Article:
“Mesopotamia was this incredibly varied wetland paradise in which there were shellfish, fish, and turtles, and since it dried out part of the year, grasses and wild figs. You could graze goats and sheep, there were gazelle migrations,” Scott says. “Why would anyone in their right mind want to plow a field when there was this amount of abundance?”
Early civilization did not go well. The first people pressed into labor in an agricultural society were shorter, malnourished, and riddled with disease as compared to their wilder contemporaries, according to historian Yuval Noah Harari. He writes in his book Sapiens: A Brief History of Humankind: “The body of Homo sapiens . . . was adapted to climbing apple trees and running after gazelles, not to clearing rocks and carrying water buckets. Human spines, knees, necks, and arches paid the price. Studies of ancient skeletons indicate that the transition to agriculture brought about a plethora of ailments, such as slipped discs, arthritis, and hernias.”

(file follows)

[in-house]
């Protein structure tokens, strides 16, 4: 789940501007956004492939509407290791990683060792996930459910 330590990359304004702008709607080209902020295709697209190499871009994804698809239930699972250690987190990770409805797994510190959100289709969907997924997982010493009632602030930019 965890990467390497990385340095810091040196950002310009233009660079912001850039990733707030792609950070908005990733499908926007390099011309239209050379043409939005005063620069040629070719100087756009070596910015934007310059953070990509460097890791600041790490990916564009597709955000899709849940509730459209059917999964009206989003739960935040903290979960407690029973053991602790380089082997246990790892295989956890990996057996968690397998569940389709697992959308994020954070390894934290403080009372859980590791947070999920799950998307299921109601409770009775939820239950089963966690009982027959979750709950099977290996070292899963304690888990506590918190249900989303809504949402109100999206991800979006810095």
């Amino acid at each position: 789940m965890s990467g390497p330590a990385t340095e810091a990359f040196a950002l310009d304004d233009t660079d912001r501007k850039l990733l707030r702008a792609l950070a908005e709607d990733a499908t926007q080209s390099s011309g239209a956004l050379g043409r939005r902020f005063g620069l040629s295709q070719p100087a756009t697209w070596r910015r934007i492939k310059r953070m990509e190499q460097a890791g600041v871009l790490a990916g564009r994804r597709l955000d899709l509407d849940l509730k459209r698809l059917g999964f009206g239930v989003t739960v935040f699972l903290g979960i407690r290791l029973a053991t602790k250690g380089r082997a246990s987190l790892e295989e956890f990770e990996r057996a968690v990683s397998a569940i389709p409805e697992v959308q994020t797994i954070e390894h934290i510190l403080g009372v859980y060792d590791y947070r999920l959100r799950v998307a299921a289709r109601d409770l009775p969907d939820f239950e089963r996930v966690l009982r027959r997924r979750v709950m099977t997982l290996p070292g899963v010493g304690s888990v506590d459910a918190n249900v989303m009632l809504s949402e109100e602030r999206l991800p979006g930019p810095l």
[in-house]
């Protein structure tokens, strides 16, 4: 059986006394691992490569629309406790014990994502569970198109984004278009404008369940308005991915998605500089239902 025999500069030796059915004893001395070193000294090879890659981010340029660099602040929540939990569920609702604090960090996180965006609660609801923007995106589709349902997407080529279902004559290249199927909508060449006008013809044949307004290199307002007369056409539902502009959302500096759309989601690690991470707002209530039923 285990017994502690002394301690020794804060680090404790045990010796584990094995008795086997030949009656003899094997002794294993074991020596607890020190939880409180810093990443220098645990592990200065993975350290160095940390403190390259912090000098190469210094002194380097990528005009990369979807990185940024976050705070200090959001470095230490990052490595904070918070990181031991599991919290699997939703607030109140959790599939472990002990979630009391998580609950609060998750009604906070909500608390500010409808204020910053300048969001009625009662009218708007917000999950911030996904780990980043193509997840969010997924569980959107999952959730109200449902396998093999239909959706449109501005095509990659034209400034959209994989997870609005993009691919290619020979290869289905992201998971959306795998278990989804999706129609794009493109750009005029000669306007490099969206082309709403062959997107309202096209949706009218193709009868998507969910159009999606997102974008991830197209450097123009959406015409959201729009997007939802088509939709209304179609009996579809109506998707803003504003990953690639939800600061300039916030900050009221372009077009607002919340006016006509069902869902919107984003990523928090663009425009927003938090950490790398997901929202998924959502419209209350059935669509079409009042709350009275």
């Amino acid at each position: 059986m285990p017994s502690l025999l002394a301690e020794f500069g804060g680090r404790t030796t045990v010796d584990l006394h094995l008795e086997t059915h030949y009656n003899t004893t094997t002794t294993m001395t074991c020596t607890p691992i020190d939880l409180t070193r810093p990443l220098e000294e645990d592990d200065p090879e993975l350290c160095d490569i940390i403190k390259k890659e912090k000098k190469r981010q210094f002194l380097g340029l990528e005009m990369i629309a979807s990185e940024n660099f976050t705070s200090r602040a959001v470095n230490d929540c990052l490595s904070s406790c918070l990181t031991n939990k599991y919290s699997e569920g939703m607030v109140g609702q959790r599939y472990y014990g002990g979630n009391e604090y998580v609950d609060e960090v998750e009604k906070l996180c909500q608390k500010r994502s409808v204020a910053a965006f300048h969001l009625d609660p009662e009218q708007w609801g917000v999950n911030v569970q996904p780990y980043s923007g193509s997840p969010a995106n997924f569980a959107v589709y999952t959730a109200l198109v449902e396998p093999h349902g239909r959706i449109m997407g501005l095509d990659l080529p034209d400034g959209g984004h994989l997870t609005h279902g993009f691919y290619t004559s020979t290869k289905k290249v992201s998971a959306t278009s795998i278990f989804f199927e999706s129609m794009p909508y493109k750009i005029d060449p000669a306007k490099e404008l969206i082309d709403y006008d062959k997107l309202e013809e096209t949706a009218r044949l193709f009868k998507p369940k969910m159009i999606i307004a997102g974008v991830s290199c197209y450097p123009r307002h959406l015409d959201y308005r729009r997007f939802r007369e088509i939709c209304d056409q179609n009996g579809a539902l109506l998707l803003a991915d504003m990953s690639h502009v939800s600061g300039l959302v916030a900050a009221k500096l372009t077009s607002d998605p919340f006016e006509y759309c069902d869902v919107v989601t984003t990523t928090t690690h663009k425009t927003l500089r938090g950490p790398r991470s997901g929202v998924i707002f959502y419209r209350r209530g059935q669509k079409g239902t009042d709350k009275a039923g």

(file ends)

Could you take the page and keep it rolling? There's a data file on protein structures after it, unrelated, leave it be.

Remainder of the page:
Even worse, the supposed abundance of farming made us dumber. Forget the clichés about the thick-browed caveman: There’s strong evidence that starting fires, building shelter, and tracking many varieties of food in shifting environments required more mental juggling than pushing paper around an office and setting the mortgage to autopay. Evolutionarily speaking, drilling down on survival skills when you hike makes you smarter.
Thankfully, we are genetically identical to our forebears. Our minds and senses are trained to seek out the diverse menu found in field, stream, and mountain. Prehistoric abundance no longer exists, but the desire remains. It just takes a small leap of faith to leave the food and shelter behind and go looking for Paleo enlightenment.
After our failed trip in the Cascades, Bryan and I went searching for it in the opposite environment: the desert.